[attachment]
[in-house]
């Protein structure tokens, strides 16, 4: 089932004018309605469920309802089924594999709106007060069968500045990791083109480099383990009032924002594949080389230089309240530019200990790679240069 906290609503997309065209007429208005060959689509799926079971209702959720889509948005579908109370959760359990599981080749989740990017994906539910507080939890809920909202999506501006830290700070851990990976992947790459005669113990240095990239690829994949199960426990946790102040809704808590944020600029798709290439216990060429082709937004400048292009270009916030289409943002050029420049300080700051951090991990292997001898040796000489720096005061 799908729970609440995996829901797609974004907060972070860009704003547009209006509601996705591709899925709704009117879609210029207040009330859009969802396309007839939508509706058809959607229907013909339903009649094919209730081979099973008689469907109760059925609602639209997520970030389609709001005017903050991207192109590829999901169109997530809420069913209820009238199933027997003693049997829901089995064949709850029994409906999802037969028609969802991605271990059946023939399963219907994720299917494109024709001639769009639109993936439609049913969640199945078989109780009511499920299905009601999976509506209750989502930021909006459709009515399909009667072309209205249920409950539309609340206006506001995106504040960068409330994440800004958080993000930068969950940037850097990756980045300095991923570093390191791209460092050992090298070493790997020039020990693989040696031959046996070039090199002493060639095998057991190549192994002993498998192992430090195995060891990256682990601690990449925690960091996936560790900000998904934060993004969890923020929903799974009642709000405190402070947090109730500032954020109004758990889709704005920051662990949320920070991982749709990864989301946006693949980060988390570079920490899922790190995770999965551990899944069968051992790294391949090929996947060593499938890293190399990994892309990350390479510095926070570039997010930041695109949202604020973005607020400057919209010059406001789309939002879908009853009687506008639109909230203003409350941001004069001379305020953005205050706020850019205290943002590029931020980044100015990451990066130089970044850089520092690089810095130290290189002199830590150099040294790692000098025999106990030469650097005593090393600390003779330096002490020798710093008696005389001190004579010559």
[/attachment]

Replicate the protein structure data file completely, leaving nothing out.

[in-house]
């Protein structure tokens, strides 16, 4: 089932004018309605469920309802089924594999709106007060069968500045990791083109480099383990009032924002594949080389230089309240530019200990790679240069 906290609503997309065209007429208005060959689509799926079971209702959720889509948005579908109370959760359990599981080749989740990017994906539910507080939890809920909202999506501006830290700070851990990976992947790459005669113990240095990239690829994949199960426990946790102040809704808590944020600029798709290439216990060429082709937004400048292009270009916030289409943002050029420049300080700051951090991990292997001898040796000489720096005061 799908729970609440995996829901797609974004907060972070860009704003547009209006509601996705591709899925709704009117879609210029207040009330859009969802396309007839939508509706058809959607229907013909339903009649094919209730081979099973008689469907109760059925609602639209997520970030389609709001005017903050991207192109590829999901169109997530809420069913209820009238199933027997003693049997829901089995064949709850029994409906999802037969028609969802991605271990059946023939399963219907994720299917494109024709001639769009639109993936439609049913969640199945078989109780009511499920299905009601999976509506209750989502930021909006459709009515399909009667072309209205249920409950539309609340206006506001995106504040960068409330994440800004958080993000930068969950940037850097990756980045300095991923570093390191791209460092050992090298070493790997020039020990693989040696031959046996070039090199002493060639095998057991190549192994002993498998192992430090195995060891990256682990601690990449925690960091996936560790900000998904934060993004969890923020929903799974009642709000405190402070947090109730500032954020109004758990889709704005920051662990949320920070991982749709990864989301946006693949980060988390570079920490899922790190995770999965551990899944069968051992790294391949090929996947060593499938890293190399990994892309990350390479510095926070570039997010930041695109949202604020973005607020400057919209010059406001789309939002879908009853009687506008639109909230203003409350941001004069001379305020953005205050706020850019205290943002590029931020980044100015990451990066130089970044850089520092690089810095130290290189002199830590150099040294790692000098025999106990030469650097005593090393600390003779330096002490020798710093008696005389001190004579010559």